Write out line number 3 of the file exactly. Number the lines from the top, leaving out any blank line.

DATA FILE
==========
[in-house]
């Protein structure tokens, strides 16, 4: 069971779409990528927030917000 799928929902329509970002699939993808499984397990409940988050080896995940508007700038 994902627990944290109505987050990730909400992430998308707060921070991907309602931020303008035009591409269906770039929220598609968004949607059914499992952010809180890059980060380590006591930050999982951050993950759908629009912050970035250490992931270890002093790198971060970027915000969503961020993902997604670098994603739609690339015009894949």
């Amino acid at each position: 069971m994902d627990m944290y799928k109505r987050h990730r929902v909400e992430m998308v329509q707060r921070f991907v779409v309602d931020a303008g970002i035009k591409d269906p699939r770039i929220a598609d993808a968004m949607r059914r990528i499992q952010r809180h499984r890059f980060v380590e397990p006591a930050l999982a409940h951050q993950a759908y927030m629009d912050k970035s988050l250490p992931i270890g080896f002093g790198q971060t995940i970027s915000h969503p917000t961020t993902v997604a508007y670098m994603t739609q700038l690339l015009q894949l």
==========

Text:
């Amino acid at each position: 069971m994902d627990m944290y799928k109505r987050h990730r929902v909400e992430m998308v329509q707060r921070f991907v779409v309602d931020a303008g970002i035009k591409d269906p699939r770039i929220a598609d993808a968004m949607r059914r990528i499992q952010r809180h499984r890059f980060v380590e397990p006591a930050l999982a409940h951050q993950a759908y927030m629009d912050k970035s988050l250490p992931i270890g080896f002093g790198q971060t995940i970027s915000h969503p917000t961020t993902v997604a508007y670098m994603t739609q700038l690339l015009q894949l």